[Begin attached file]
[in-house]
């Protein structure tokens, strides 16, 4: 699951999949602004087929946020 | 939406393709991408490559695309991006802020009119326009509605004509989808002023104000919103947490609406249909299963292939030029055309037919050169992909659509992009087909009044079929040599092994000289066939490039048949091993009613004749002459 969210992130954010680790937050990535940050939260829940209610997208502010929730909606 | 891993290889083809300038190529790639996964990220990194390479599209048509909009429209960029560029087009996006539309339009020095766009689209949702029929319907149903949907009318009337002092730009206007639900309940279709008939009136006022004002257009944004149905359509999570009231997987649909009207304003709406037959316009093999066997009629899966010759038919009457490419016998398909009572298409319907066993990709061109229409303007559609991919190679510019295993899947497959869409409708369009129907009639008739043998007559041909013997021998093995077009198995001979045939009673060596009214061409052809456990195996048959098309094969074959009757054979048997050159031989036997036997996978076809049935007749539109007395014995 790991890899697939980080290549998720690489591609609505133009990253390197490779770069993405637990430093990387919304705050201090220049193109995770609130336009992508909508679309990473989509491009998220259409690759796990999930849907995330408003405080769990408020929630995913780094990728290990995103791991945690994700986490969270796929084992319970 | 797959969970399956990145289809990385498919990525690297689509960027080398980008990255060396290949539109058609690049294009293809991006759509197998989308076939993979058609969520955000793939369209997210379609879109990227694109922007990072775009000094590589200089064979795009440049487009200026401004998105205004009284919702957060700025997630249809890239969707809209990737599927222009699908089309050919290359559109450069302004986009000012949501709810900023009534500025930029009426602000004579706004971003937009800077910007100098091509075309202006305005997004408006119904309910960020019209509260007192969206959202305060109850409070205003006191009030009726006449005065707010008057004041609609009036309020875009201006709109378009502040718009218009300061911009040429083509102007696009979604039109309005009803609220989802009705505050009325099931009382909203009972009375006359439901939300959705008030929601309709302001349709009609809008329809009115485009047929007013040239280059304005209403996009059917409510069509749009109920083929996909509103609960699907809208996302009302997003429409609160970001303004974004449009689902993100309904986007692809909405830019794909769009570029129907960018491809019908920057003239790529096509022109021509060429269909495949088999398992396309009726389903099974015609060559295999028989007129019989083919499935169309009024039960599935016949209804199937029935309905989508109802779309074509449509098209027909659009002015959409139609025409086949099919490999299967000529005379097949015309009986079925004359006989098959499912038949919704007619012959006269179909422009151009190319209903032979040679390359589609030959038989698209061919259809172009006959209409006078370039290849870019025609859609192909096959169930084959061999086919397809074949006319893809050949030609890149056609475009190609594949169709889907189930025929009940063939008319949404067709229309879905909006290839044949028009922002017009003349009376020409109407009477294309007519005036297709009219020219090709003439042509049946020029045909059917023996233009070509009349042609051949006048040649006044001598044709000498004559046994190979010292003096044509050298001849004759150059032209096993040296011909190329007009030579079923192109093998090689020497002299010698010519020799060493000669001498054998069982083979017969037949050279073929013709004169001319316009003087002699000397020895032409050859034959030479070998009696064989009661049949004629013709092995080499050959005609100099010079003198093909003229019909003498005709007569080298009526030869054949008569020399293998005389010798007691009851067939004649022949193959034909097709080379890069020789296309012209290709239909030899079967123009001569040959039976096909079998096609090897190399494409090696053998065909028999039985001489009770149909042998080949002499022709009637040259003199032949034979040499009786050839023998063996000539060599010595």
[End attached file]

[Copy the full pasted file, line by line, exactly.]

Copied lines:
[in-house]
């Protein structure tokens, strides 16, 4: 699951999949602004087929946020 | 939406393709991408490559695309991006802020009119326009509605004509989808002023104000919103947490609406249909299963292939030029055309037919050169992909659509992009087909009044079929040599092994000289066939490039048949091993009613004749002459 969210992130954010680790937050990535940050939260829940209610997208502010929730909606 | 891993290889083809300038190529790639996964990220990194390479599209048509909009429209960029560029087009996006539309339009020095766009689209949702029929319907149903949907009318009337002092730009206007639900309940279709008939009136006022004002257009944004149905359509999570009231997987649909009207304003709406037959316009093999066997009629899966010759038919009457490419016998398909009572298409319907066993990709061109229409303007559609991919190679510019295993899947497959869409409708369009129907009639008739043998007559041909013997021998093995077009198995001979045939009673060596009214061409052809456990195996048959098309094969074959009757054979048997050159031989036997036997996978076809049935007749539109007395014995 790991890899697939980080290549998720690489591609609505133009990253390197490779770069993405637990430093990387919304705050201090220049193109995770609130336009992508909508679309990473989509491009998220259409690759796990999930849907995330408003405080769990408020929630995913780094990728290990995103791991945690994700986490969270796929084992319970 | 797959969970399956990145289809990385498919990525690297689509960027080398980008990255060396290949539109058609690049294009293809991006759509197998989308076939993979058609969520955000793939369209997210379609879109990227694109922007990072775009000094590589200089064979795009440049487009200026401004998105205004009284919702957060700025997630249809890239969707809209990737599927222009699908089309050919290359559109450069302004986009000012949501709810900023009534500025930029009426602000004579706004971003937009800077910007100098091509075309202006305005997004408006119904309910960020019209509260007192969206959202305060109850409070205003006191009030009726006449005065707010008057004041609609009036309020875009201006709109378009502040718009218009300061911009040429083509102007696009979604039109309005009803609220989802009705505050009325099931009382909203009972009375006359439901939300959705008030929601309709302001349709009609809008329809009115485009047929007013040239280059304005209403996009059917409510069509749009109920083929996909509103609960699907809208996302009302997003429409609160970001303004974004449009689902993100309904986007692809909405830019794909769009570029129907960018491809019908920057003239790529096509022109021509060429269909495949088999398992396309009726389903099974015609060559295999028989007129019989083919499935169309009024039960599935016949209804199937029935309905989508109802779309074509449509098209027909659009002015959409139609025409086949099919490999299967000529005379097949015309009986079925004359006989098959499912038949919704007619012959006269179909422009151009190319209903032979040679390359589609030959038989698209061919259809172009006959209409006078370039290849870019025609859609192909096959169930084959061999086919397809074949006319893809050949030609890149056609475009190609594949169709889907189930025929009940063939008319949404067709229309879905909006290839044949028009922002017009003349009376020409109407009477294309007519005036297709009219020219090709003439042509049946020029045909059917023996233009070509009349042609051949006048040649006044001598044709000498004559046994190979010292003096044509050298001849004759150059032209096993040296011909190329007009030579079923192109093998090689020497002299010698010519020799060493000669001498054998069982083979017969037949050279073929013709004169001319316009003087002699000397020895032409050859034959030479070998009696064989009661049949004629013709092995080499050959005609100099010079003198093909003229019909003498005709007569080298009526030869054949008569020399293998005389010798007691009851067939004649022949193959034909097709080379890069020789296309012209290709239909030899079967123009001569040959039976096909079998096609090897190399494409090696053998065909028999039985001489009770149909042998080949002499022709009637040259003199032949034979040499009786050839023998063996000539060599010595």